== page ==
• by Pete Earley
  • Narrated by Michael Prichard
  • 11 hrs and 49 mins
  • Unabridged Audiobook

Publisher's Summary

Pete Earley had no idea. He'd been a journalist for over 30 years, and the author of several award-winning, even best-selling, nonfiction books about crime and punishment and society. Yet he'd always been on the outside looking in. He had no idea what it was like to be on the inside looking out until his son, Mike, was declared mentally ill, and Earley was thrown headlong into the maze of contradictions, disparities, and catch-22s that is America's mental health system. The more Earley dug, the more he uncovered the bigger picture: our nation's prisons have become our new mental hospitals. Crazy tells two stories. The first is his son's. The second describes what Earley learned during a year-long investigation inside the Miami-Dade County jail, where he was given complete, unrestricted access. There, and in the surrounding community, he shadowed inmates and patients; interviewed correctional officers, public defenders, prosecutors, judges, mental-health professionals, and the police; talked with parents, siblings, and spouses; consulted historians, civil rights lawyers, and legislators.
The result is both a remarkable piece of investigative journalism, and a wake-up call; a portrait that could serve as a snapshot of any community in America.


What the Critics Say

"Parents of the mentally ill should find solace and food for thought in its pages." (Publishers Weekly)
"Crazy is a godsend. It will open the minds of many who make choices for the mentally ill." (Patty Duke)


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Customer Reviews

Most Helpful

Excellent expose, but...

This book is well-written (and narrated), with the kind of investigative breadth that left me feeling as if I had actually been able to briefly glimpse many sides of the issue: the mentally ill, their loved ones, and the medical / mental health / law enforcement / social work / correctional systems.

However, I feel disturbed by the author's insistence on --- and one-sided justifications for --- the need for commitment law reform (i.e., the ability for a non-professional third-party to have someone involuntarily committed to a mental health facility), where he seems to argue in favor of removing controls which have been implemented in favor of civil rights. He focuses entirely on the negative consequences of these laws on the mentally ill, without giving even a nod to the fact that those laws are also in place to protect the non-mentally ill from being falsely committed.

Having intellectually struggled with issues of our current correctional / prison system, I keep coming to the same conclusion across a myriad of topics --- with freedom comes risk. This is true across criminal justice, social justice, medical / mental health, foreign policy, domestic security / counter-terrorism, etc.

If I want to be free from being falsely accused of mental illness and thrown into an asylum against my will, or charged as a terrorist under some blanket domestic security law (Patriot Act) and held indefinitely without any civil rights, or arrested for an activity newly criminalized (for the purpose of allowing our politicians to run on a "tough on crime" platform), then I have to assume the risk as a citizen. Which means living in a world where criminals are given the benefit of the doubt until proven guilty or let go, the mentally ill can avoid being involuntarily held / drugged unless they pose a threat to themselves / society, and social / political activists can speak their mind and cultivate dissent without fear of being thrown into a gulag by the police state. If I want to have those freedoms for myself, then I have to live in a society with criminal, mentally unstable, and controversial elements in my community. And if I want to solve those problems for myself and my loved ones, I have to do so at the family and community levels. However, it will NOT solve the problem to eliminate the civil rights of the mentally ill, because mental illness is simply a label and it can be applied to any one of us at any time. Decreasing their civil rights is the same as decreasing every American's civil rights.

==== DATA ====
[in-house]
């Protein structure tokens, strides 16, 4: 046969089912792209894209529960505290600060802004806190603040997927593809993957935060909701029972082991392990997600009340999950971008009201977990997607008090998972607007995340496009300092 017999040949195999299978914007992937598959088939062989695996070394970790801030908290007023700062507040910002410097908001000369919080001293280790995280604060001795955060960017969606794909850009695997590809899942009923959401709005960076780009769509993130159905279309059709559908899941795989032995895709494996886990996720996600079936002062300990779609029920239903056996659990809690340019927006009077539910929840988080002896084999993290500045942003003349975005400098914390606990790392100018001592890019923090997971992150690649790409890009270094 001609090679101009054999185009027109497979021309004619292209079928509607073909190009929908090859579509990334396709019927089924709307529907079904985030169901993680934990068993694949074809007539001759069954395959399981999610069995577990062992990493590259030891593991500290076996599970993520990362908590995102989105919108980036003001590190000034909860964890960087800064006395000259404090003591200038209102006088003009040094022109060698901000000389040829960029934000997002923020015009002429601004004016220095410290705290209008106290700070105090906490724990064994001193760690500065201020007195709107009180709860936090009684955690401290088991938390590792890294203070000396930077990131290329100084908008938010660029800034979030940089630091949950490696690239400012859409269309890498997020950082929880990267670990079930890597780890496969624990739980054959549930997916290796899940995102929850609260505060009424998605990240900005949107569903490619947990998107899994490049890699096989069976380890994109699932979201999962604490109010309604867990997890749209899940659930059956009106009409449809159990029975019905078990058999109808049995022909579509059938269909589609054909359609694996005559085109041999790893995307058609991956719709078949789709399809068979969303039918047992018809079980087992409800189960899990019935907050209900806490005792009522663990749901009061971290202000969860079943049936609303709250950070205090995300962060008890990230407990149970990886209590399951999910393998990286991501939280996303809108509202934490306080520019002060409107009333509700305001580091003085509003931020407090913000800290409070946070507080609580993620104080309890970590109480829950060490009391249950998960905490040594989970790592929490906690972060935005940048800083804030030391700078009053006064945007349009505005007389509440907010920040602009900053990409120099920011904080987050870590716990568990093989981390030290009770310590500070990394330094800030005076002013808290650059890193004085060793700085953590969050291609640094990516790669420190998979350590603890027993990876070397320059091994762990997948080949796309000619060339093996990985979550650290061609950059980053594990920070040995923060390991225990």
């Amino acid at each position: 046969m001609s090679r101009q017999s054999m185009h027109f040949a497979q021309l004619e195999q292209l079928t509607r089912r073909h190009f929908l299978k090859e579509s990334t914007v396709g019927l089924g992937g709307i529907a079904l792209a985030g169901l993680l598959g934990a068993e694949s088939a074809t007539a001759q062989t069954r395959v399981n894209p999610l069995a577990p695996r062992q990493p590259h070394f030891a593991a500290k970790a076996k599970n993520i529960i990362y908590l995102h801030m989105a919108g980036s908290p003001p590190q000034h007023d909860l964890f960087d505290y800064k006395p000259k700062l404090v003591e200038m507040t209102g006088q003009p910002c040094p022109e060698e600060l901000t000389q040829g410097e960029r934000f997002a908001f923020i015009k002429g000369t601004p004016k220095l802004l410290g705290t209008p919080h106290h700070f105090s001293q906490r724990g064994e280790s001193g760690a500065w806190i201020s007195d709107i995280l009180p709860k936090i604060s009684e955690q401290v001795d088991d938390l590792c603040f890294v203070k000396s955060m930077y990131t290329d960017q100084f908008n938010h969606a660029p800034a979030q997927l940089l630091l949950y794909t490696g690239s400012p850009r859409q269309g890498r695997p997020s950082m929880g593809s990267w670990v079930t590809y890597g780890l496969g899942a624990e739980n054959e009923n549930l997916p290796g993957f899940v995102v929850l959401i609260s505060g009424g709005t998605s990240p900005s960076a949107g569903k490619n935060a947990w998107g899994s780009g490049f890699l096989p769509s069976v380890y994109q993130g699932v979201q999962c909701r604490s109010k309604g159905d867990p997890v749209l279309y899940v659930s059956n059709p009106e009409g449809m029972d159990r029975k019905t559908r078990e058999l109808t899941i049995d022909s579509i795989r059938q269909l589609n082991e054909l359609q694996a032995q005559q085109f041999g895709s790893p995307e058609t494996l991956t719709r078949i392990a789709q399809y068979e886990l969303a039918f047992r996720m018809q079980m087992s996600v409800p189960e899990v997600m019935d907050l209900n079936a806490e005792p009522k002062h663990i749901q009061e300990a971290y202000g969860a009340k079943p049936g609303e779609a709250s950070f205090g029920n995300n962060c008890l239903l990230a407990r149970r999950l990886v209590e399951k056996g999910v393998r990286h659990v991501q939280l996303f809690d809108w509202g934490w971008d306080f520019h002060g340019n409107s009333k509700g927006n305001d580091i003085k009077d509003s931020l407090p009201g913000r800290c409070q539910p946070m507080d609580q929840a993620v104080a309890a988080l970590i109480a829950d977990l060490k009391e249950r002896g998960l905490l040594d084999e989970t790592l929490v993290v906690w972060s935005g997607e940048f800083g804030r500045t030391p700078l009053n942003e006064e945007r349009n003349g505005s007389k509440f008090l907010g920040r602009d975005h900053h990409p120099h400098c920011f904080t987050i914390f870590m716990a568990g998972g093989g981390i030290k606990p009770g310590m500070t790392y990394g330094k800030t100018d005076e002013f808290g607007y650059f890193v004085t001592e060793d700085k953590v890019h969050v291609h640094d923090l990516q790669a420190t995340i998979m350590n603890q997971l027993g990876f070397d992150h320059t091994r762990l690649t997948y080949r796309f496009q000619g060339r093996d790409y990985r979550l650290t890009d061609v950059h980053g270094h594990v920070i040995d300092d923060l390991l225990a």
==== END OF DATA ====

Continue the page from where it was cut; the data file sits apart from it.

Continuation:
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- AC

Harrowing, Heart-Breaking

Mr. Earley has written an important book, and he weaves his son's personal story into a well-researched narrative.

I learned a great deal about the history of treating mental illnesses in the U.S., as well as the Catch-22 implicit in many current US state laws, which place a premium on individual rights protection at the expense of appropriate treatment for the mentally ill. The result is that many mentally ill people end up in prisons for decades -- having fallen through the cracks in the health care system.

It is not a happy story; however, it is an important story -- a must for those working in local police forces or prisons, public policy makers in the area of health, and those who have family members suffering from a mental illness. Written accessibly, the book is easy to understand, and well-narrated.

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- C. Anne

Book Details

  • Release Date: 08-01-2006
  • Publisher: Tantor Audio